It is no shock to anyone that energy and water are connected. We all know linkages and tradeoffs exist throughout stages of exploration, production, distribution, restoration and reinvention. What is surprising and encouraging though, is the increasing level of scientific and policy focus on the subject. Just over the past decade, the term “energy-water nexus” has come out of the blue, reached buzzword status, and now is the worthy subject of intense focus, analysis and practice.
According to Dr. Michael Hightower, Water for Energy project lead, Sandia National Laboratories, the catch phrase may have gotten its launch into stardom in 2005, when Department of Energy experts used the shorthand phrase in briefings about a report to Congress on the interrelationships of energy and water. The concept also has surfaced under different names in various contexts, some well before 2005. For example, the Energy Policy Act of 1992 ushered in important new national requirements on energy-efficient light bulbs and other fixtures such as low-flow toilets.
To offer another example, the Alliance to Save Energy coined the term “Watergy” and applied it to international needs, stating, “It takes a lot of energy to pump and treat water for urban residents and industry—between 2% and 3% of the world’s energy consumption, to be exact. As a result, clean water is often inaccessible in energy-poor countries.” Its Watergy program has helped improve water sanitation and delivery services in more than 100 cities worldwide and also has borne energy and water fruit at a Bucks County Water & Sewer Authority pilot project in Pennsylvania.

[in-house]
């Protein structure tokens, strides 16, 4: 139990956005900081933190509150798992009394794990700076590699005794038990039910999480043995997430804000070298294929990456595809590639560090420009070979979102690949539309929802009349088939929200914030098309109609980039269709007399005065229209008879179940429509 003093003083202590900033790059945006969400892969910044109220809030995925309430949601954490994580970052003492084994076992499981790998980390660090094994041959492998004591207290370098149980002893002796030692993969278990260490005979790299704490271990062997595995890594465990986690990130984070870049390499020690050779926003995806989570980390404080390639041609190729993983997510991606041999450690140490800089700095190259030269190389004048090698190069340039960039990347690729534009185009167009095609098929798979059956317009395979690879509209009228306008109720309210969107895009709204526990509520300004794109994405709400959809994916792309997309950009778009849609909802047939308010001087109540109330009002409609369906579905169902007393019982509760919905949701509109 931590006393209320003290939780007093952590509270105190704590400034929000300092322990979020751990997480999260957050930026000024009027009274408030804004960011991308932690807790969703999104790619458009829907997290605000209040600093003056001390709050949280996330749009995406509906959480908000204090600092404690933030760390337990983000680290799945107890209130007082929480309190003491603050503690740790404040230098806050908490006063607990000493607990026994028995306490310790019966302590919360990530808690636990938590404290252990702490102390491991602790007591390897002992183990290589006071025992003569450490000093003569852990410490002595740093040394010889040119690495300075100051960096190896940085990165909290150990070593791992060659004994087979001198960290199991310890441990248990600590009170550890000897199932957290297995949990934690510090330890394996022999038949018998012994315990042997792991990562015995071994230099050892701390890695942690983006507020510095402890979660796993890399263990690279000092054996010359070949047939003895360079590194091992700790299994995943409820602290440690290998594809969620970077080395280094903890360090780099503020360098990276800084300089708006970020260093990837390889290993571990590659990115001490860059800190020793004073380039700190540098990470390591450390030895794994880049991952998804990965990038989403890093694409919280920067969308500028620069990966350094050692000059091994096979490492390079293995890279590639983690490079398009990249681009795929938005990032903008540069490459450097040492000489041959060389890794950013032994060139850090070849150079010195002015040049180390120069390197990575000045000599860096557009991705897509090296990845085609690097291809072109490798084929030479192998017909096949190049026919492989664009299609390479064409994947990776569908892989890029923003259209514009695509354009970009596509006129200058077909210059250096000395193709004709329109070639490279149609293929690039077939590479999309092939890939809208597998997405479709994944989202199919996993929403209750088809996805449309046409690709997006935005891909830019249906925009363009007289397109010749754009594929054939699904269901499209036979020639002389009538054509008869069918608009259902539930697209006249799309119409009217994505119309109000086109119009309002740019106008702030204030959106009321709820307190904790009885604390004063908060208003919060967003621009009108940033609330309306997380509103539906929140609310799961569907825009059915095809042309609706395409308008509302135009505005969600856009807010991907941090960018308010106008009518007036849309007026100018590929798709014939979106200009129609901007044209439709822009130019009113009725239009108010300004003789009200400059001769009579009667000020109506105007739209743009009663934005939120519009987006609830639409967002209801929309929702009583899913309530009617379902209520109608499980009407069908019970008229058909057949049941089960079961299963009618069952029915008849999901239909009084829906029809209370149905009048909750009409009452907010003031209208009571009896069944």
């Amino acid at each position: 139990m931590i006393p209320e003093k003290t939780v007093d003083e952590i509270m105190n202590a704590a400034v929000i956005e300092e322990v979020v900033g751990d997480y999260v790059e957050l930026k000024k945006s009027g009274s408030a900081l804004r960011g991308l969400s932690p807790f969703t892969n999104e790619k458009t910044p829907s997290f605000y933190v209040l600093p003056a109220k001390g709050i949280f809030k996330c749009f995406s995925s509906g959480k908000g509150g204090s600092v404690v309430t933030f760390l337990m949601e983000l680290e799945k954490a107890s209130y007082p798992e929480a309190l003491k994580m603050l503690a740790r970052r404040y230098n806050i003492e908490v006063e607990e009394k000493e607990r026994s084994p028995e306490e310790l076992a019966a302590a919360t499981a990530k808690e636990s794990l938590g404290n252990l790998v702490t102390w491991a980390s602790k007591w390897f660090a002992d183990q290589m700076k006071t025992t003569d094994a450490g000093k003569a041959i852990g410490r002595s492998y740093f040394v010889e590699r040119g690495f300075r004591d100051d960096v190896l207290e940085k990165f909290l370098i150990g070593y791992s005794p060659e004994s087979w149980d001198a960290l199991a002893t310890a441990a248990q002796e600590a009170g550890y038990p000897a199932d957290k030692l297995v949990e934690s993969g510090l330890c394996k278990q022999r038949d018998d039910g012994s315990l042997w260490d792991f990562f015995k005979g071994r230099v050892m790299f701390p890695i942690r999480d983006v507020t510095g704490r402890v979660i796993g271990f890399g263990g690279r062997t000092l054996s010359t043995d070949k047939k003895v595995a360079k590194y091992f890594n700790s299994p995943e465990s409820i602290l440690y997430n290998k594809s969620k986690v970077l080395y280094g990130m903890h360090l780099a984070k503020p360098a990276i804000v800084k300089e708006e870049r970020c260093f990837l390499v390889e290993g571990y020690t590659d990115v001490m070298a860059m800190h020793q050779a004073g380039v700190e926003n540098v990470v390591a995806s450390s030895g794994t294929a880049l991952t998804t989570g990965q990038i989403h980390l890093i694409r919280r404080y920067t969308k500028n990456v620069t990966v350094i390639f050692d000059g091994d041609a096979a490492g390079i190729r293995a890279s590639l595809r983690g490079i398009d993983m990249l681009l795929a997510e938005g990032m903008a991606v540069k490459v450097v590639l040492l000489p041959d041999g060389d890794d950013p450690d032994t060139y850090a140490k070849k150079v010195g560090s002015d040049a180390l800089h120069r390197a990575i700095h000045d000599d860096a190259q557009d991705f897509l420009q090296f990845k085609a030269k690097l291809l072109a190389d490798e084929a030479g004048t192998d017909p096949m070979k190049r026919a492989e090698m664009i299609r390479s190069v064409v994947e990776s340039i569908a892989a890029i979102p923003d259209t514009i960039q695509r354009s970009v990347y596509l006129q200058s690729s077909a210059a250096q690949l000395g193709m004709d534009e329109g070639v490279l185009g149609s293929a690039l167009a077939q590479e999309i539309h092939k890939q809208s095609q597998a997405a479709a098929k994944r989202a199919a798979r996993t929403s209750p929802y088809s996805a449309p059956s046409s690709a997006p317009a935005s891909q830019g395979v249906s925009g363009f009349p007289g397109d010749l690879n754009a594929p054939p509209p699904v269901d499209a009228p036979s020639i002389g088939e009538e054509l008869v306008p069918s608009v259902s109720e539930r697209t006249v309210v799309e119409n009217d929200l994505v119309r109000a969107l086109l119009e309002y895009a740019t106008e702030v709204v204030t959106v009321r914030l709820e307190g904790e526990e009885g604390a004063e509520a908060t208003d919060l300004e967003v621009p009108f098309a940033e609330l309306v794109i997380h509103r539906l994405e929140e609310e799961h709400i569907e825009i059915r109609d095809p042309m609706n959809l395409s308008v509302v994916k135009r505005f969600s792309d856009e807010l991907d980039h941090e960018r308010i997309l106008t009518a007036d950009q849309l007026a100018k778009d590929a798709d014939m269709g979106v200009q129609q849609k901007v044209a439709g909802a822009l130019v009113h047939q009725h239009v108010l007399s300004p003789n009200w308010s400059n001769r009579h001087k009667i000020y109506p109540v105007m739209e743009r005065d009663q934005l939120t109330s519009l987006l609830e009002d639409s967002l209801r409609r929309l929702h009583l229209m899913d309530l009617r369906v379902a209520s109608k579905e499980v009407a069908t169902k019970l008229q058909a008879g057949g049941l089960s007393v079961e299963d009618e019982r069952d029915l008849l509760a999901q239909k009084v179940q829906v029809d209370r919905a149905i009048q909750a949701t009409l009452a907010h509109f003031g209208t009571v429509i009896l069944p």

Another early example of the nexus, reflecting tradeoffs between energy production and water quality and ecosystem protection, was the Clean Water Act’s section 316(b) regulations for cooling water intake structures. The U.S. Environmental Protection Agency’s (EPA) efforts to interpret and implement the provisions spawned decades of litigation. Environmental advocacy groups such as Hudson Riverkeeper and energy interests such as the Edison Electric Institute have mud-wrestled over the costs, benefits and risks of the law, resulting in court decisions and consent decree schedules. EPA currently is engaged in its latest attempt to finalize a portion of tiered, phased-in regulations. It also is working on Clean Water act section 304 effluent limitation guidelines for the steam electric power sector, involving metals and other pollutants in coal ash and power plant storm water discharges, as well as the legal and policy question of whether water quality trading should be used to meet
technology-based controls under the act. (Visit http://water.epa.gov/scitech/wastetech/guide/steam-electric/proposed.cfm for more details.)
Two other high-profile collisions between water and energy are worth noting; in fact, they often dominate the debate over the energy-water nexus: 1) mountaintop mining of coal, with its regulatory protections and gaps under the Surface Mining Control and Reclamation Act and the Clean Water Act; and 2) shale gas drilling and hydraulic fracturing, the current center-stage debate playing out in theaters across the country.